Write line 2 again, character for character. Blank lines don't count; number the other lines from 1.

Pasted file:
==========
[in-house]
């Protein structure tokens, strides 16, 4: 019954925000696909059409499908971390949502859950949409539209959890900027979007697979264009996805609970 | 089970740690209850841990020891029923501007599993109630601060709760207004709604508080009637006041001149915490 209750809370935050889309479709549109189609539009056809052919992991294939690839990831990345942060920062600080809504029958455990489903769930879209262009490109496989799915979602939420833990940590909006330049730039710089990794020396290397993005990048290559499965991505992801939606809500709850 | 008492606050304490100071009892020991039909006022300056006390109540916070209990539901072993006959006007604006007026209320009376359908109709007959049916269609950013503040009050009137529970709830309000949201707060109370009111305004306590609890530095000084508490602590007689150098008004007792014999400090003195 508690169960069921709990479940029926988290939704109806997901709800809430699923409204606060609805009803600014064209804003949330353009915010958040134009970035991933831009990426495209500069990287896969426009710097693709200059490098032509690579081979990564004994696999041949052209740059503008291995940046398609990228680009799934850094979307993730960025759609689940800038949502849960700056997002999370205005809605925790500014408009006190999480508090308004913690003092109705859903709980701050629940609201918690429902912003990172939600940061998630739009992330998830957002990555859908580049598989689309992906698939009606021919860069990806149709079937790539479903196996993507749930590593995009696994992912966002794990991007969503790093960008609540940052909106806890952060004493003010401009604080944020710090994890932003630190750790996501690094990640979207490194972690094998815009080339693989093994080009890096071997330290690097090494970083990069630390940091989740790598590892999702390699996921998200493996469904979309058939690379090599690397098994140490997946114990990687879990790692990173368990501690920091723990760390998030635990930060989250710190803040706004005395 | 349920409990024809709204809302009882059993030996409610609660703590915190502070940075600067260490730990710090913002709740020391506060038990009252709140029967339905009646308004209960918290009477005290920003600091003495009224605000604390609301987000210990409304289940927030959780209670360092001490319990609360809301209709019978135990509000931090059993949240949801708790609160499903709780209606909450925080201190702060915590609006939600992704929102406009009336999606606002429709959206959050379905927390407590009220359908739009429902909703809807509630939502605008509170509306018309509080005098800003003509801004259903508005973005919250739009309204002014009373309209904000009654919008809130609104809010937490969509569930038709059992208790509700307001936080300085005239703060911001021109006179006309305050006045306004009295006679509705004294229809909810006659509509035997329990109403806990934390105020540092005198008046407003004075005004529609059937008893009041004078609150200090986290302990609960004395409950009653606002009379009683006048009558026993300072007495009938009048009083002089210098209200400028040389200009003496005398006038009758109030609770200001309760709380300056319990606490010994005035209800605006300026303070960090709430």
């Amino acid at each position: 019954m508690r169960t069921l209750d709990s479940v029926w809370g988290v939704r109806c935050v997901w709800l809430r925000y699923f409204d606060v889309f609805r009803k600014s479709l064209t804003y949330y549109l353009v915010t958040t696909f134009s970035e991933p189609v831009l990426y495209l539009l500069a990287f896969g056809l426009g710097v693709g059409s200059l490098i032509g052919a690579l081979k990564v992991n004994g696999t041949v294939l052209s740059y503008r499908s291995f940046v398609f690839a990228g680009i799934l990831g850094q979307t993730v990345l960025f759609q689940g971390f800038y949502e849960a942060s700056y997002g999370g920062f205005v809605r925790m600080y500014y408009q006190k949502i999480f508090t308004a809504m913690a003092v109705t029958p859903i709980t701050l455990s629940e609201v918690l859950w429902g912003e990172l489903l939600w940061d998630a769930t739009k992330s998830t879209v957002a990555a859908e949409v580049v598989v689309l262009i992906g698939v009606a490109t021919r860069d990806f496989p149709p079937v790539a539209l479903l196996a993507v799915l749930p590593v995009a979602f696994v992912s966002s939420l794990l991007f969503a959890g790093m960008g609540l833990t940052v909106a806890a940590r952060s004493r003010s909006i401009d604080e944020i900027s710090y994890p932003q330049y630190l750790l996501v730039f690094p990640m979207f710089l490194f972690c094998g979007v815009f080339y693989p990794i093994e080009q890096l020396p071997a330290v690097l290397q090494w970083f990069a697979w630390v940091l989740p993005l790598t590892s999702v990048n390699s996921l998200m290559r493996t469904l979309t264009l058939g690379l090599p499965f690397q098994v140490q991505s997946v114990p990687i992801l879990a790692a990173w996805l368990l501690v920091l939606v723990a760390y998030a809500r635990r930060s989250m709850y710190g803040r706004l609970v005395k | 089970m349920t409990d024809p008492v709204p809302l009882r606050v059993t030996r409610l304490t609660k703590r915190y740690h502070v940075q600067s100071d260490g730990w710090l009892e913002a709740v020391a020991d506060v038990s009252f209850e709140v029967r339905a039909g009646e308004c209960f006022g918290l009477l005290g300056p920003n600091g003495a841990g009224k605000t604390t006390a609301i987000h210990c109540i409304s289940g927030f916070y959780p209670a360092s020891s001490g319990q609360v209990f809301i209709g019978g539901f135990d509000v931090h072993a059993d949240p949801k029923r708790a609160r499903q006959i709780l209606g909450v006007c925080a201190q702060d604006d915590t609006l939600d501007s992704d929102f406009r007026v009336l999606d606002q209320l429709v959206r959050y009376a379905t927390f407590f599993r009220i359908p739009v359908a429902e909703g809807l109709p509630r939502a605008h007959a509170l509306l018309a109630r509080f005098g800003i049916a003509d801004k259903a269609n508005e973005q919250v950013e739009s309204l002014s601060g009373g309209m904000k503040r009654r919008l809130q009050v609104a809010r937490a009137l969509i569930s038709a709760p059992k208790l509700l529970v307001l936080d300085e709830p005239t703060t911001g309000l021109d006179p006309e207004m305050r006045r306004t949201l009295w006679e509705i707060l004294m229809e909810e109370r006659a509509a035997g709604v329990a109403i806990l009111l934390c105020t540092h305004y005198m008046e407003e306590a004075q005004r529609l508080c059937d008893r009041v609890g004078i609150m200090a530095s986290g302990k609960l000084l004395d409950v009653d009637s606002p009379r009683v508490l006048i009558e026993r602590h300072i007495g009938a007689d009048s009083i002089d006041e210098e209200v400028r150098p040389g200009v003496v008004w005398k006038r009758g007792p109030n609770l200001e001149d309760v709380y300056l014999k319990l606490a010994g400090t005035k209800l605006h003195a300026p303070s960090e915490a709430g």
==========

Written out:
């Protein structure tokens, strides 16, 4: 019954925000696909059409499908971390949502859950949409539209959890900027979007697979264009996805609970 | 089970740690209850841990020891029923501007599993109630601060709760207004709604508080009637006041001149915490 209750809370935050889309479709549109189609539009056809052919992991294939690839990831990345942060920062600080809504029958455990489903769930879209262009490109496989799915979602939420833990940590909006330049730039710089990794020396290397993005990048290559499965991505992801939606809500709850 | 008492606050304490100071009892020991039909006022300056006390109540916070209990539901072993006959006007604006007026209320009376359908109709007959049916269609950013503040009050009137529970709830309000949201707060109370009111305004306590609890530095000084508490602590007689150098008004007792014999400090003195 508690169960069921709990479940029926988290939704109806997901709800809430699923409204606060609805009803600014064209804003949330353009915010958040134009970035991933831009990426495209500069990287896969426009710097693709200059490098032509690579081979990564004994696999041949052209740059503008291995940046398609990228680009799934850094979307993730960025759609689940800038949502849960700056997002999370205005809605925790500014408009006190999480508090308004913690003092109705859903709980701050629940609201918690429902912003990172939600940061998630739009992330998830957002990555859908580049598989689309992906698939009606021919860069990806149709079937790539479903196996993507749930590593995009696994992912966002794990991007969503790093960008609540940052909106806890952060004493003010401009604080944020710090994890932003630190750790996501690094990640979207490194972690094998815009080339693989093994080009890096071997330290690097090494970083990069630390940091989740790598590892999702390699996921998200493996469904979309058939690379090599690397098994140490997946114990990687879990790692990173368990501690920091723990760390998030635990930060989250710190803040706004005395 | 349920409990024809709204809302009882059993030996409610609660703590915190502070940075600067260490730990710090913002709740020391506060038990009252709140029967339905009646308004209960918290009477005290920003600091003495009224605000604390609301987000210990409304289940927030959780209670360092001490319990609360809301209709019978135990509000931090059993949240949801708790609160499903709780209606909450925080201190702060915590609006939600992704929102406009009336999606606002429709959206959050379905927390407590009220359908739009429902909703809807509630939502605008509170509306018309509080005098800003003509801004259903508005973005919250739009309204002014009373309209904000009654919008809130609104809010937490969509569930038709059992208790509700307001936080300085005239703060911001021109006179006309305050006045306004009295006679509705004294229809909810006659509509035997329990109403806990934390105020540092005198008046407003004075005004529609059937008893009041004078609150200090986290302990609960004395409950009653606002009379009683006048009558026993300072007495009938009048009083002089210098209200400028040389200009003496005398006038009758109030609770200001309760709380300056319990606490010994005035209800605006300026303070960090709430």